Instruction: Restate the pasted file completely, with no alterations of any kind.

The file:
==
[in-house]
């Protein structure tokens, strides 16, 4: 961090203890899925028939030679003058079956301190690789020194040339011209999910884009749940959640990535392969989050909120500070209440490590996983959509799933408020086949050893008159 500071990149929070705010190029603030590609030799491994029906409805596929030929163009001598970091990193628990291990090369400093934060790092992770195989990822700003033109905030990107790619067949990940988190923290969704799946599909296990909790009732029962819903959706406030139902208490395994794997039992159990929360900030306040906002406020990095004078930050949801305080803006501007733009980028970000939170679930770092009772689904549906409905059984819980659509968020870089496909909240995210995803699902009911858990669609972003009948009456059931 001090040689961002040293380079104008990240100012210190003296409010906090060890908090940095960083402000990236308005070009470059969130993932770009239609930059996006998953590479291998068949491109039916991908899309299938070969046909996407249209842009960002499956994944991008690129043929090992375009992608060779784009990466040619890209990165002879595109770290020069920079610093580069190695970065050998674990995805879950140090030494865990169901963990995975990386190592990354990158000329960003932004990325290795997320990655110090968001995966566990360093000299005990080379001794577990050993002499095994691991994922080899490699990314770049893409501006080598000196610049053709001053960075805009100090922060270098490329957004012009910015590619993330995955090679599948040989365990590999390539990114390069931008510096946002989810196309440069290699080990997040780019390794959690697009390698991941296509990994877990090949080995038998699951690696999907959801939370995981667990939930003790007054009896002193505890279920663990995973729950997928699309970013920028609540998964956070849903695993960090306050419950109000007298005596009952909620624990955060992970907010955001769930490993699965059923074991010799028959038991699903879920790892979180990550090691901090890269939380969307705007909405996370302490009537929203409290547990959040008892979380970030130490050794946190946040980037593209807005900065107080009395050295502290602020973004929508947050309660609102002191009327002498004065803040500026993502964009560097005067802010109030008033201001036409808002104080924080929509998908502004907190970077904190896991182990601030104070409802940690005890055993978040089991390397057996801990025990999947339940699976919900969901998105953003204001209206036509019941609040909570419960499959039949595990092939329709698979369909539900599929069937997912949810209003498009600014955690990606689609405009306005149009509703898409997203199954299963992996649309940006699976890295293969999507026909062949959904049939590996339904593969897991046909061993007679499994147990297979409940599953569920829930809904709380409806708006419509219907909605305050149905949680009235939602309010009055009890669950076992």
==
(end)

[in-house]
């Protein structure tokens, strides 16, 4: 961090203890899925028939030679003058079956301190690789020194040339011209999910884009749940959640990535392969989050909120500070209440490590996983959509799933408020086949050893008159 500071990149929070705010190029603030590609030799491994029906409805596929030929163009001598970091990193628990291990090369400093934060790092992770195989990822700003033109905030990107790619067949990940988190923290969704799946599909296990909790009732029962819903959706406030139902208490395994794997039992159990929360900030306040906002406020990095004078930050949801305080803006501007733009980028970000939170679930770092009772689904549906409905059984819980659509968020870089496909909240995210995803699902009911858990669609972003009948009456059931 001090040689961002040293380079104008990240100012210190003296409010906090060890908090940095960083402000990236308005070009470059969130993932770009239609930059996006998953590479291998068949491109039916991908899309299938070969046909996407249209842009960002499956994944991008690129043929090992375009992608060779784009990466040619890209990165002879595109770290020069920079610093580069190695970065050998674990995805879950140090030494865990169901963990995975990386190592990354990158000329960003932004990325290795997320990655110090968001995966566990360093000299005990080379001794577990050993002499095994691991994922080899490699990314770049893409501006080598000196610049053709001053960075805009100090922060270098490329957004012009910015590619993330995955090679599948040989365990590999390539990114390069931008510096946002989810196309440069290699080990997040780019390794959690697009390698991941296509990994877990090949080995038998699951690696999907959801939370995981667990939930003790007054009896002193505890279920663990995973729950997928699309970013920028609540998964956070849903695993960090306050419950109000007298005596009952909620624990955060992970907010955001769930490993699965059923074991010799028959038991699903879920790892979180990550090691901090890269939380969307705007909405996370302490009537929203409290547990959040008892979380970030130490050794946190946040980037593209807005900065107080009395050295502290602020973004929508947050309660609102002191009327002498004065803040500026993502964009560097005067802010109030008033201001036409808002104080924080929509998908502004907190970077904190896991182990601030104070409802940690005890055993978040089991390397057996801990025990999947339940699976919900969901998105953003204001209206036509019941609040909570419960499959039949595990092939329709698979369909539900599929069937997912949810209003498009600014955690990606689609405009306005149009509703898409997203199954299963992996649309940006699976890295293969999507026909062949959904049939590996339904593969897991046909061993007679499994147990297979409940599953569920829930809904709380409806708006419509219907909605305050149905949680009235939602309010009055009890669950076992």